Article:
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I am writing a servlet which will examine a directory on the server (external to the web container), and recursively search for certain files (by certain files, I mean files that are of a certain extension as well as a certain naming convention). Once these files are found, the servlet responds with a long list of all of the found files (including the full path to the files). My problem is that there are so many files and directories that my servlet goes extremely slow. I was wondering if there was a best practice or existing servlet for this type of problem? Would it be more efficient to simply compile the entire list of files and do the filtering via js/jquery on the client side?

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4 Answers 4

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Disk access is slow and as the number of files and directories increases, you'll rapidly reach a point where your servlet will be useless when using the conventional recursive search through the directory tree. You'll especially reach this limit quickly if you have a large number of concurrent users performing the same search at the same time.

It's instead, much better to use an external batch job to generate the list of files which can then be read into the servlet through a database call or even by just parsing a file containing all the file names separated by a newline character. Using "find" on Linux is a simple way to do this: e.g.

find <path_to_directory> -name '*.bin' > list_files.txt

This would list every file name that ends with .bin in a particular directory and output it into a file named list_files.txt. Your servlet could then read in that file and create the list of files from there.

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Beautiful solution, thank you so much! –  Michael Balint Mar 19 '10 at 19:09

I see two possible reasons why this process might be going slowly:

1) Disk I/O is taking too long. This'll be a real constraint that you can't do much about. Usually the operating system is pretty good at keeping structures in memory that allow it to find files in your folders much quicker. If it is too slow regardless, you might have to build an index yourself in memory. This all depends on how you're doing it.

In any case, if this is the issue (you can try measuring), then there's no way doing the filtering client side will help, as that shouldn't really take very long, no matter where you do it. Instead you're going to make the client slower by sending it more data to sort through.

2) There's something wrong with your directory traversal. You say it's "recursive". If you mean it's actually recursive, i.e. a method that calls itself whenever it encounters a new directory, then that might well be slowing you down (the overhead really adds up). There's some stuff about tree traversal on wikipedia, but basically just use a queue or stack to keep track of where you are in the traversal, instead of using your method state to do so.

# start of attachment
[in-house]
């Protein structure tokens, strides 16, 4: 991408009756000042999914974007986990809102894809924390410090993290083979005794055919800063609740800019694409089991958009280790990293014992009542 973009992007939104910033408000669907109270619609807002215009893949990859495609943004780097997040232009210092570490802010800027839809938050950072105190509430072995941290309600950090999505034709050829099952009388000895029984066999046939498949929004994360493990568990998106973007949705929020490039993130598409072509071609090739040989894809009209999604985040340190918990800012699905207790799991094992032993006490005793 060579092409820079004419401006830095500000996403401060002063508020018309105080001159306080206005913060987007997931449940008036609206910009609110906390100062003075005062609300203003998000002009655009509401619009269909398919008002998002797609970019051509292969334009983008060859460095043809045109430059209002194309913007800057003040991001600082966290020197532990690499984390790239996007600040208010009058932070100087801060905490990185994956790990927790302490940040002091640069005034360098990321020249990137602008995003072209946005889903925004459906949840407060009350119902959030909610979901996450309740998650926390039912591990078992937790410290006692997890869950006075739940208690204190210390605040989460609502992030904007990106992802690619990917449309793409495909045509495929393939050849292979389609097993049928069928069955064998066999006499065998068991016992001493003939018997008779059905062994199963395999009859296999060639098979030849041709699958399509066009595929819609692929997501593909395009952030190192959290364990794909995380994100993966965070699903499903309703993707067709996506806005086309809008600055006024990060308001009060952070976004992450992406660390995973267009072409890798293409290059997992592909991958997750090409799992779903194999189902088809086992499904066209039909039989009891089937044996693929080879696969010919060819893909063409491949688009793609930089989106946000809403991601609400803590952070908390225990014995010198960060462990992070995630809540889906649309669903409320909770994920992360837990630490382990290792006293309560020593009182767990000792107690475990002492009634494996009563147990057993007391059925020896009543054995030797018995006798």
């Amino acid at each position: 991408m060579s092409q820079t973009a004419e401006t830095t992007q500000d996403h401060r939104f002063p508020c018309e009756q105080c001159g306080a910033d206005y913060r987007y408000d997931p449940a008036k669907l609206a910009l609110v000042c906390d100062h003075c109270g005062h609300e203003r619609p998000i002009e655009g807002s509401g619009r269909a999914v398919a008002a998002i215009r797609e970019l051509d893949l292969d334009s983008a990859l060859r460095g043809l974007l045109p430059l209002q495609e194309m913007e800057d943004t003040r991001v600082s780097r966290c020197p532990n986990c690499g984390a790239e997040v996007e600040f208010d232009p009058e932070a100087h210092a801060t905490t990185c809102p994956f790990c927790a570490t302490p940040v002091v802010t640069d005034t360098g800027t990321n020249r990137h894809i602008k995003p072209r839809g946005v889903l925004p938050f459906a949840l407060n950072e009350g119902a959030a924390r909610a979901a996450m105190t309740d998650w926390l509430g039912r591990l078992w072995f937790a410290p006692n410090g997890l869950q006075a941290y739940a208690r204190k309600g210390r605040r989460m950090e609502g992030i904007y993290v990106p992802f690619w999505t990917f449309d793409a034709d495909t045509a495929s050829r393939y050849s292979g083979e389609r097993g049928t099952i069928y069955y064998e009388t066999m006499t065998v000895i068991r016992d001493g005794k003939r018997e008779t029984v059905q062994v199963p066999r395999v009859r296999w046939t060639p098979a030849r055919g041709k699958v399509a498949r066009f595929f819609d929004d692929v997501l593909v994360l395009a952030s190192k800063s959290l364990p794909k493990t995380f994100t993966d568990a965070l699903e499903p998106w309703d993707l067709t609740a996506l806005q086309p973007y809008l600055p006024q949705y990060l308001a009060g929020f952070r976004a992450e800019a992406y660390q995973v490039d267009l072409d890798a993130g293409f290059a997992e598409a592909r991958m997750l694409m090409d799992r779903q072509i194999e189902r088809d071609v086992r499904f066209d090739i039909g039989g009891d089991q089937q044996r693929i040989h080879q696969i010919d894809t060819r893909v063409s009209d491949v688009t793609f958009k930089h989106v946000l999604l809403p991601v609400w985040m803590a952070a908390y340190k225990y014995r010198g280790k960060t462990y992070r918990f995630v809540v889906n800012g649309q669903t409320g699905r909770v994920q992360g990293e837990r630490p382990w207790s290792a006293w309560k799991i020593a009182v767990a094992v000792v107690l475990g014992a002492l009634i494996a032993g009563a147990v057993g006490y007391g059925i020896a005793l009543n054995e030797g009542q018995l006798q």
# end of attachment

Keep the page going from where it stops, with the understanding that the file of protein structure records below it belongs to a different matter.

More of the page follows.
Note that a file system isn't actually a tree, but I'm assuming that it is in this case. It gets a bit hairier otherwise.

I don't agree with the other posters that you can't implement it in-process. It should work pretty well up to a certain point, no need for batch jobs just yet.

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Thanks for your response. I think a batch job is what I'm looking for since this servlet will be used by many users and the listing of files is quite large (it takes a few minutes to list everything if I do a simple ls/find on the server). –  Michael Balint Mar 19 '10 at 19:28
I see. find is probably faster than most things you would implement yourself. Still, if it's that slow and you've got multiple users querying for it all the time, you'll still kill your performance either way so I'd consider using some in-memory structures or flat indexes. –  wds Mar 22 '10 at 10:55

i think your servlet works slow because of hard drive speed. if list of files a permanent you should load it to memory

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If you really have loads of files, you might think about spawning an external process to do the searching. If you're running on a unix-like server (like linux), you might get speed gains by having the "find" command do the searching for you, and parse its output.

You can google for many examples of how to use "find".

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Thanks a bunch for your answer! –  Michael Balint Mar 19 '10 at 19:12

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